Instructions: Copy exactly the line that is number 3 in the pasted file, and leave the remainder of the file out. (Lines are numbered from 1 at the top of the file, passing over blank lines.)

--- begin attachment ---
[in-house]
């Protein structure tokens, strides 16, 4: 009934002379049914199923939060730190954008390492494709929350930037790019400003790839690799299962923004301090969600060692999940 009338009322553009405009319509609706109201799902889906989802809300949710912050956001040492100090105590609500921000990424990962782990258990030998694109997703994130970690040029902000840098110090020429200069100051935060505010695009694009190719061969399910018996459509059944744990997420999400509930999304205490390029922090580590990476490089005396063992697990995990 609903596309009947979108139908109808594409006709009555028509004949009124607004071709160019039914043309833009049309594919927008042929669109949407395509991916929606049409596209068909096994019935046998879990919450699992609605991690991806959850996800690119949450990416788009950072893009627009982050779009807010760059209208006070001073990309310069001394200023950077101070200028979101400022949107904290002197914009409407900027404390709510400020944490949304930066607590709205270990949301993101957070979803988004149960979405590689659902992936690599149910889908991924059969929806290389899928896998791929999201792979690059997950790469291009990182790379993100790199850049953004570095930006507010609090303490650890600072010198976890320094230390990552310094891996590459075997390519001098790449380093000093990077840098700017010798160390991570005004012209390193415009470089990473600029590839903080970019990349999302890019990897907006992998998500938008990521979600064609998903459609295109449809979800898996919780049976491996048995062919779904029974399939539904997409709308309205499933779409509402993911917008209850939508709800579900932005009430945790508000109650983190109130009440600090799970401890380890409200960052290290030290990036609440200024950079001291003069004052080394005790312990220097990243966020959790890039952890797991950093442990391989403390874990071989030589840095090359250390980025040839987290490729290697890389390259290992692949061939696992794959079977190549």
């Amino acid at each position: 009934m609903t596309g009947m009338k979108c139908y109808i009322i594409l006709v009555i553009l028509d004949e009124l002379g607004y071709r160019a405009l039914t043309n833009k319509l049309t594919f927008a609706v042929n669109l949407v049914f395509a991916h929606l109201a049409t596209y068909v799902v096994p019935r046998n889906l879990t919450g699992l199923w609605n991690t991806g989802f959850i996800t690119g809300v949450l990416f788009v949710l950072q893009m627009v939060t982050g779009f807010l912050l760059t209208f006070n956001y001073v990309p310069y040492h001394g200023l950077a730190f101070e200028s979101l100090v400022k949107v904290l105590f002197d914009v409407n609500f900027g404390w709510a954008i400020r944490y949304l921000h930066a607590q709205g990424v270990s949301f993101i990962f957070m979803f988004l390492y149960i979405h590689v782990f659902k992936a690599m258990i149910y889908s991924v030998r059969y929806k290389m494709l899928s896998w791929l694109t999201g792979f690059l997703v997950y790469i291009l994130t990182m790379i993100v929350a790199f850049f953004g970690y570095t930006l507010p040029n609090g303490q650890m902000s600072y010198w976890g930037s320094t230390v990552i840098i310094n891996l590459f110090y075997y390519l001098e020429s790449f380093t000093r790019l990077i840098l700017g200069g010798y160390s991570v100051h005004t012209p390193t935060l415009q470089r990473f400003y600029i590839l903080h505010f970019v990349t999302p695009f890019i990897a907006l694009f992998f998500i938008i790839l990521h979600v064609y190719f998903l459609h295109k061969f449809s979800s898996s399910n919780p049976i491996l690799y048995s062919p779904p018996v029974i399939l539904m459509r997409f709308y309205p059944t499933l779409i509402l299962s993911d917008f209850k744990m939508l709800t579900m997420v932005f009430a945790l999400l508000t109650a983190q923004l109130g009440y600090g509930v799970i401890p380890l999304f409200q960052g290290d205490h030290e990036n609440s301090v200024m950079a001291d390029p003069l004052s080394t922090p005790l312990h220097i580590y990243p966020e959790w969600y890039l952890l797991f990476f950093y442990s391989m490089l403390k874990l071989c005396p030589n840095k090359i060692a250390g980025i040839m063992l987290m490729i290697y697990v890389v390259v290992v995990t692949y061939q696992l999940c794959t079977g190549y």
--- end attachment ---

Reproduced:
């Amino acid at each position: 009934m609903t596309g009947m009338k979108c139908y109808i009322i594409l006709v009555i553009l028509d004949e009124l002379g607004y071709r160019a405009l039914t043309n833009k319509l049309t594919f927008a609706v042929n669109l949407v049914f395509a991916h929606l109201a049409t596209y068909v799902v096994p019935r046998n889906l879990t919450g699992l199923w609605n991690t991806g989802f959850i996800t690119g809300v949450l990416f788009v949710l950072q893009m627009v939060t982050g779009f807010l912050l760059t209208f006070n956001y001073v990309p310069y040492h001394g200023l950077a730190f101070e200028s979101l100090v400022k949107v904290l105590f002197d914009v409407n609500f900027g404390w709510a954008i400020r944490y949304l921000h930066a607590q709205g990424v270990s949301f993101i990962f957070m979803f988004l390492y149960i979405h590689v782990f659902k992936a690599m258990i149910y889908s991924v030998r059969y929806k290389m494709l899928s896998w791929l694109t999201g792979f690059l997703v997950y790469i291009l994130t990182m790379i993100v929350a790199f850049f953004g970690y570095t930006l507010p040029n609090g303490q650890m902000s600072y010198w976890g930037s320094t230390v990552i840098i310094n891996l590459f110090y075997y390519l001098e020429s790449f380093t000093r790019l990077i840098l700017g200069g010798y160390s991570v100051h005004t012209p390193t935060l415009q470089r990473f400003y600029i590839l903080h505010f970019v990349t999302p695009f890019i990897a907006l694009f992998f998500i938008i790839l990521h979600v064609y190719f998903l459609h295109k061969f449809s979800s898996s399910n919780p049976i491996l690799y048995s062919p779904p018996v029974i399939l539904m459509r997409f709308y309205p059944t499933l779409i509402l299962s993911d917008f209850k744990m939508l709800t579900m997420v932005f009430a945790l999400l508000t109650a983190q923004l109130g009440y600090g509930v799970i401890p380890l999304f409200q960052g290290d205490h030290e990036n609440s301090v200024m950079a001291d390029p003069l004052s080394t922090p005790l312990h220097i580590y990243p966020e959790w969600y890039l952890l797991f990476f950093y442990s391989m490089l403390k874990l071989c005396p030589n840095k090359i060692a250390g980025i040839m063992l987290m490729i290697y697990v890389v390259v290992v995990t692949y061939q696992l999940c794959t079977g190549y």